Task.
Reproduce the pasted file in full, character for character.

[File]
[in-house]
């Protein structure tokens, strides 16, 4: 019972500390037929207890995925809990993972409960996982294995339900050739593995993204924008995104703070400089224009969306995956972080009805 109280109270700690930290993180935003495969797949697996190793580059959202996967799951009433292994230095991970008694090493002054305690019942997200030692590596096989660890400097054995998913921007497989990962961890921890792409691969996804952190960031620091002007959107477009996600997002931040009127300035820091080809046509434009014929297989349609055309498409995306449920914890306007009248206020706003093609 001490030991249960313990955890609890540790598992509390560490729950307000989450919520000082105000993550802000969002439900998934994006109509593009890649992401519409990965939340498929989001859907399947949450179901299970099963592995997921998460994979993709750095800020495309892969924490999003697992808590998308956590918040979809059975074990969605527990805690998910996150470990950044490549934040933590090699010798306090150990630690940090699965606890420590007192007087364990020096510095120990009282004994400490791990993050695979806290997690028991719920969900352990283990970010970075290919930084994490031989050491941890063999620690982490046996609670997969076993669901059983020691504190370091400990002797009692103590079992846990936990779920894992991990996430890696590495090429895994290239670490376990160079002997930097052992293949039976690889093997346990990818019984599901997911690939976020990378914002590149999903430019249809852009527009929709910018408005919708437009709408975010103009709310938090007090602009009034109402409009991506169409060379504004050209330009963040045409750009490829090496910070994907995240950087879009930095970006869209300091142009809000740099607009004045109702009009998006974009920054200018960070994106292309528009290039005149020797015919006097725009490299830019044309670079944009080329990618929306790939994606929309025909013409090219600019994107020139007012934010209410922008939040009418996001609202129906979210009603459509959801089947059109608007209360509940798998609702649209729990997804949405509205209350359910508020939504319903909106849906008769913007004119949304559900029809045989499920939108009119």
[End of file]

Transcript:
[in-house]
């Protein structure tokens, strides 16, 4: 019972500390037929207890995925809990993972409960996982294995339900050739593995993204924008995104703070400089224009969306995956972080009805 109280109270700690930290993180935003495969797949697996190793580059959202996967799951009433292994230095991970008694090493002054305690019942997200030692590596096989660890400097054995998913921007497989990962961890921890792409691969996804952190960031620091002007959107477009996600997002931040009127300035820091080809046509434009014929297989349609055309498409995306449920914890306007009248206020706003093609 001490030991249960313990955890609890540790598992509390560490729950307000989450919520000082105000993550802000969002439900998934994006109509593009890649992401519409990965939340498929989001859907399947949450179901299970099963592995997921998460994979993709750095800020495309892969924490999003697992808590998308956590918040979809059975074990969605527990805690998910996150470990950044490549934040933590090699010798306090150990630690940090699965606890420590007192007087364990020096510095120990009282004994400490791990993050695979806290997690028991719920969900352990283990970010970075290919930084994490031989050491941890063999620690982490046996609670997969076993669901059983020691504190370091400990002797009692103590079992846990936990779920894992991990996430890696590495090429895994290239670490376990160079002997930097052992293949039976690889093997346990990818019984599901997911690939976020990378914002590149999903430019249809852009527009929709910018408005919708437009709408975010103009709310938090007090602009009034109402409009991506169409060379504004050209330009963040045409750009490829090496910070994907995240950087879009930095970006869209300091142009809000740099607009004045109702009009998006974009920054200018960070994106292309528009290039005149020797015919006097725009490299830019044309670079944009080329990618929306790939994606929309025909013409090219600019994107020139007012934010209410922008939040009418996001609202129906979210009603459509959801089947059109608007209360509940798998609702649209729990997804949405509205209350359910508020939504319903909106849906008769913007004119949304559900029809045989499920939108009119």